Twitter can be particularly useful when you’re in a session. It provides a backchannel of commentary and discussion, so people who couldn’t attend the session or conference can still follow along. It also gives presenters and chairs a chance to get some feedback on their presentation, and to communicate with the audience – leading to interactions and relationships that might not have occurred otherwise. Here are some tips to maximize the effectiveness, and civility, of Twitter. You can find more hints and tips here.

For Session organizers

  1. Use a Hashtag: It’s OK with us if you give your session its own hashtag; this way, it is clear what tweets belong to what section. We STRONGLY advise that you also use the #SHA2013 hashtag, so that people following it will see your session as well. Otherwise, it may not be noticed. So, pick something short to save characters!
  2. Make it Known: Make sure all your presenters know about the hashtag, and that you’d like to use social media during the session. Make sure that the audience knows as well; tell them as you introduce the session. Also, encourage your presenters to include their own Twitter name and the session hashtag on their introduction slide, so that people can use it during their presentation.

For Presenters

  1. Be Loud: include your Twitter name on your presentation slides, and say something in your introduction about how you’d like to hear feedback on Twitter. If you DON’T want anyone to broadcast your session, make the request at the beginning of your presentation.
  2. Respond: Be sure to respond to the comments that you get, and build relationships!
  3. Pay it Forward: Be an active tweeter during the session for your fellow presenters.

For the audience

  1. Be Respectful: Don’t tweet anything you wouldn’t say to a presenter’s face; Twitter is, in general, a friendly place. Constructive criticism is certainly welcome, but remember you only have 140 characters. It’s probably best to send the presenter a private message saying you’d love to chat about their presentation rather than publicly dig into them. If a presenter requests silence on social media for their presentation, respect it and give your thumbs a rest.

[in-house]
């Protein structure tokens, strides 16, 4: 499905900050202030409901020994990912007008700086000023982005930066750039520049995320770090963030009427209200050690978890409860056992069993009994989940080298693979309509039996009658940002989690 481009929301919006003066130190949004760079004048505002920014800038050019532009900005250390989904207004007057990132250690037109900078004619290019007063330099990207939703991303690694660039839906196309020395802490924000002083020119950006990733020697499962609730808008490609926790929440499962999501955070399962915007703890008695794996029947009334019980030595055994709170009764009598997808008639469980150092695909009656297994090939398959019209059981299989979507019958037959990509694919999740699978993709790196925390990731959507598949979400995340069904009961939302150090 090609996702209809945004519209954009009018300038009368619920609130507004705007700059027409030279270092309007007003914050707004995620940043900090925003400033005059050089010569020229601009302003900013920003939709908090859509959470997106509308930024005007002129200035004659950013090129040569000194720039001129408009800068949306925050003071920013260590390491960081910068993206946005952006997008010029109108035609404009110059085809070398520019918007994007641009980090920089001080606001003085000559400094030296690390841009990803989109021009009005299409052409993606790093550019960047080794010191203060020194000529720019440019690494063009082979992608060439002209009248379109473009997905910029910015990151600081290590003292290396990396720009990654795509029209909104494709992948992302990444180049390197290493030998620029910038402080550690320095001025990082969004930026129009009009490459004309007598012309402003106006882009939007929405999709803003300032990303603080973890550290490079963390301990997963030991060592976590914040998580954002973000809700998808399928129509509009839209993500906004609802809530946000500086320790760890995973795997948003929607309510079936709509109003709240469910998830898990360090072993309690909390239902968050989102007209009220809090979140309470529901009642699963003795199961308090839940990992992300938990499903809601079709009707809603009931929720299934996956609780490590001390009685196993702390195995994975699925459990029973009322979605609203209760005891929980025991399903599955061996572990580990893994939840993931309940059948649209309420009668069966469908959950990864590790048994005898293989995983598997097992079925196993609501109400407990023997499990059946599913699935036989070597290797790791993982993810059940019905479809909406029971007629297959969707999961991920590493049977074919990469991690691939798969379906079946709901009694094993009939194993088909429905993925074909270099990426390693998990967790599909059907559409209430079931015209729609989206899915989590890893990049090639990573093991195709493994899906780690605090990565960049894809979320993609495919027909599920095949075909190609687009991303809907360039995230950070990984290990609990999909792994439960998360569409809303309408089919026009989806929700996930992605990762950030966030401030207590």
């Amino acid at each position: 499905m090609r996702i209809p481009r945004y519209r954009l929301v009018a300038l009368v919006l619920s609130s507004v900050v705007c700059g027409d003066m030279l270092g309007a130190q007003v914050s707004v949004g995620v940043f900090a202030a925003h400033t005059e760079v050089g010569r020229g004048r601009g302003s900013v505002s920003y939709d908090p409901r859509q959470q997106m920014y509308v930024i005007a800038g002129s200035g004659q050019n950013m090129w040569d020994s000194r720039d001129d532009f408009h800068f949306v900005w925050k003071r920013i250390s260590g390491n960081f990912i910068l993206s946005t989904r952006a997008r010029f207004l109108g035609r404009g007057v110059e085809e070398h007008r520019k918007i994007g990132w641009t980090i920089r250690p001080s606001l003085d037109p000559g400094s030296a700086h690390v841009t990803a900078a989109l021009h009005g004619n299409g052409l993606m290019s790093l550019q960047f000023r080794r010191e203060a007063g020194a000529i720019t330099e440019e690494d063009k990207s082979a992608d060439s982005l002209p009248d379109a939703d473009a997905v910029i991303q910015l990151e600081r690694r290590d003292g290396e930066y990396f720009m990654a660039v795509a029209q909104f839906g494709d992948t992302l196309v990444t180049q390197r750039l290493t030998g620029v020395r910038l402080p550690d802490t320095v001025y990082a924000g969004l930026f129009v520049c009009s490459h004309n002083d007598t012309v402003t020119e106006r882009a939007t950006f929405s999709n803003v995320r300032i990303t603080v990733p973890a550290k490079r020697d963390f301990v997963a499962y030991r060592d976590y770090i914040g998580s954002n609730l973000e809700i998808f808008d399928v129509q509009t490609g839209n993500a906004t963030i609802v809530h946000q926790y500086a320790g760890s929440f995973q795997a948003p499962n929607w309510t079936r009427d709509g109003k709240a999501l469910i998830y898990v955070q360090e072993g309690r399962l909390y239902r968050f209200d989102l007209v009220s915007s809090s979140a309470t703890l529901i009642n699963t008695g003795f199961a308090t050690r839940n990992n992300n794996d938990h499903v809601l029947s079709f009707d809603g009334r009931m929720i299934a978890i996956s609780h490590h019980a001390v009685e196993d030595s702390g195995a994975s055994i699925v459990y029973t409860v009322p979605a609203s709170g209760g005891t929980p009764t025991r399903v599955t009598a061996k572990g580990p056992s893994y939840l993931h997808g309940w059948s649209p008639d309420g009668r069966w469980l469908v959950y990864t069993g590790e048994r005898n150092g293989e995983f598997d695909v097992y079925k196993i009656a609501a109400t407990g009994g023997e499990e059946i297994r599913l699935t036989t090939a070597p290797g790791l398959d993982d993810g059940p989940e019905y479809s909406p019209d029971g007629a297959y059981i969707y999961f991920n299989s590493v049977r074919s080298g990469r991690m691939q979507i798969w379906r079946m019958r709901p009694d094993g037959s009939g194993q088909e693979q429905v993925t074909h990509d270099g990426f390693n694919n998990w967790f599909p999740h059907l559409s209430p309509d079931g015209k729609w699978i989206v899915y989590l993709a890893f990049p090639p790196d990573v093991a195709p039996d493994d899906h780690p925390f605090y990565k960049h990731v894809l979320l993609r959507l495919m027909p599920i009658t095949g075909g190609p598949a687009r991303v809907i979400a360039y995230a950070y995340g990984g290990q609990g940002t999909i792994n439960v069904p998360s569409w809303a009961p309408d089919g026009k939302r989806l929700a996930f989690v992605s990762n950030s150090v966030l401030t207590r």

2. Introduce your Speaker: It’s courteous to send a tweet out introducing the presenter and their paper topic before starting to tweet their presentation: this gives those following some context.
  3. Cite: Use the presenter’s Twitter name, surname, or initials in all the following tweets so that their ideas are connected to them. Use quotes if you’re directly quoting someone from their presentation, and be sure to include their name. Remember: these presentations are still the presenter’s intellectual property, so treat it respectfully!

After the Conference

Just because a conference is over, it doesn’t mean the work is done! The same goes for social media; here’s how you can round out your conference experience:

  1. Write a Summary: Use a blog or Storify to give other archaeologists a glimpse into your experience, session or paper, and see what they missed. This also allows us to gather feedback about the conference so we can make it better next year! Be sure to post it on Twitter, use the #SHA2013 tag, and post on our Facebook page so others can see it!
  2. Post your Paper: Using a blog or academia.edu to post your paper is a great way to make it available to everyone. Or you could make a video; simply record yourself talking over your slides and upload it to YouTube or Vimeo (read more about this here). Then, share it with us!
  3. Build your Networks: Build longer lasting relationships by looking up the people you’ve met at the conference on Twitter, Facebook, and LinkedIn (oh, we have a LinkedIn Group, too, just for SHA members). If you find them, send them a message saying how nice it was to see them!

Defining a Global Historical Archaeology